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Excitement stirs with next phase of Pajama Factory

The Pajama Factory, an eight-building complex in the block bound by Park Avenue, Rose Street, Memorial Avenue and Cemetery Street, recently was approved for a highly competitive, $2 million state Redevelopment Assistance Capital Program grant.

Owner Mark Winkelman is well on his way already toward his goal of creating a thriving creative incubator in that block of buildings that for years sat mostly vacant.

He’s been at it for just over a decade, having purchased the complex in 2008. So far, he has realized success in renting 130 spaces within the complex’s 300,000 square feet. Although known primarily for its role with the arts, a majority of the space so far has been rented to small businesses.

Take a walk through and you’ll find a neighborhood bicycle shop, a photography studio, cabinet and furniture makers, a hair salon and a pet grooming studio, businesses that specialize in foods ranging from pickles to pasta to coffee, vintage clothing and quilting shops, a community woodshop — the list goes on and on.

Next up will be loft residences and a destination restaurant with indoor seating, a courtyard and rooftop dining. Plans are to add more retail space adjacent to the restaurant and an environmentally friendly rain garden on the roof to help control stormwater runoff.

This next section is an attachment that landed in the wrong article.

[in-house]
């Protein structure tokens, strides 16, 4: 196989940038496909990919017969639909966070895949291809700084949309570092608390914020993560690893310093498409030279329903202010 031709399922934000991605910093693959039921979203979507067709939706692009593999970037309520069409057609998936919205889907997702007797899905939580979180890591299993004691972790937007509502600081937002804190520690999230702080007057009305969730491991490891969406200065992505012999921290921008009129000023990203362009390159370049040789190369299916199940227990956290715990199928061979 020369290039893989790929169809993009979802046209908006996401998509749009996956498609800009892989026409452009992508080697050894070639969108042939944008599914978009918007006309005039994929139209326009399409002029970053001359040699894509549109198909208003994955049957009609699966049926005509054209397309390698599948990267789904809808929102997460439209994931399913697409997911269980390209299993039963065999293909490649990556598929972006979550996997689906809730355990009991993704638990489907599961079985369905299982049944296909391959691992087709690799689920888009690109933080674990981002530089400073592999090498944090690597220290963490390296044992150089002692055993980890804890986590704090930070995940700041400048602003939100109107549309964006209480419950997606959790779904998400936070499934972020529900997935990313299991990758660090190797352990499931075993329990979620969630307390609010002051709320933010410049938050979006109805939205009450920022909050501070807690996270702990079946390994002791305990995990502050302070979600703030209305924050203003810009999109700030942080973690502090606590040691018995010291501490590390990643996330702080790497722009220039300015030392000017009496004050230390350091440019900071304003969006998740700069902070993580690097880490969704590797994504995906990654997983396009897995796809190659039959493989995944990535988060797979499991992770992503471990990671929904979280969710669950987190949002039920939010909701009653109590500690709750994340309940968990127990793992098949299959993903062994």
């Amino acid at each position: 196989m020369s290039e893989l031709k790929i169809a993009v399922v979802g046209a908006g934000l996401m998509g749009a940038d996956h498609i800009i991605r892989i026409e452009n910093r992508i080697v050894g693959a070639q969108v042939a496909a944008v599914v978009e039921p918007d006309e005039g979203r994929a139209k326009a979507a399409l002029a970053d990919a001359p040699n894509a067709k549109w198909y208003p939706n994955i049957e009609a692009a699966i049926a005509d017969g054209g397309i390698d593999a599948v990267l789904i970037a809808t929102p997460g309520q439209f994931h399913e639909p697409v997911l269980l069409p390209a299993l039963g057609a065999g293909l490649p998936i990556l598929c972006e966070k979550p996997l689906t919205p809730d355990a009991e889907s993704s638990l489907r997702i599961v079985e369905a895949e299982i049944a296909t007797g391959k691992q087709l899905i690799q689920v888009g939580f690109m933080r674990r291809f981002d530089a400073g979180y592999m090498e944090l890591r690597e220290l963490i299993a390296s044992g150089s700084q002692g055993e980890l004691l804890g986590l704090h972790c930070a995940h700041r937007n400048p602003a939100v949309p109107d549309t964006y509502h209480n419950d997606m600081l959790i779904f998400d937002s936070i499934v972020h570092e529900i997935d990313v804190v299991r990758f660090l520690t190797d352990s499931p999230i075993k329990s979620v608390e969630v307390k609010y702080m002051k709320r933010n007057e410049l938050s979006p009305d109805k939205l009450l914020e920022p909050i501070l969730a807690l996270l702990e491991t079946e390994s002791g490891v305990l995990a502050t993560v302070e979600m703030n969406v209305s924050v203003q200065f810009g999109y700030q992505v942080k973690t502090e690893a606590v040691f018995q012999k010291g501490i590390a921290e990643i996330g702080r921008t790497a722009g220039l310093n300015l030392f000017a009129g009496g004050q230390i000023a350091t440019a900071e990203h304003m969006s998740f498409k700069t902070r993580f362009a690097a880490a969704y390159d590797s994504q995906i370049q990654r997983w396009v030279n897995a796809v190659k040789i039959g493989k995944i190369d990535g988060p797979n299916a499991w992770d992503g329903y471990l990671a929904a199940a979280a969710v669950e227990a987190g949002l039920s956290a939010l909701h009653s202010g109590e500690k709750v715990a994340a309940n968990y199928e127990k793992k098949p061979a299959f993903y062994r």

Winkelman expects the next phase of his project to cost up to $4.5 million. Toward that end, he is eligible as a private business to be a sub-applicant with the city for the state matching grant that will reimburse him with up to $2 million for construction costs.

The RACP program is intended to spur economic and cultural development that may not otherwise happen without funding assistance. Already, the mayor sent a letter to the state Department of Community and Economic Development which administers the program, indicating the city’s interest in this grant. Next, City Council will be asked to approve a resolution accepting the grant.

Once he gets the final green light, Winkelman will need to pay workers prevailing wage rates up front and be reimbursed at a dollar for dollar match.

RACP projects are intended to generate employment, tax revenues or other measures of economic activity and have a regional impact. We believe the Pajama Factory falls into that category. In the past decade, the complex has gone from mostly vacant to a tax-generating facility buzzing with activity.

That will only become more pronounced with more development of yet-unused space. This project is expected to have a positive impact on the neighborhood in which it’s located.

We can hardly wait to see it all come together.

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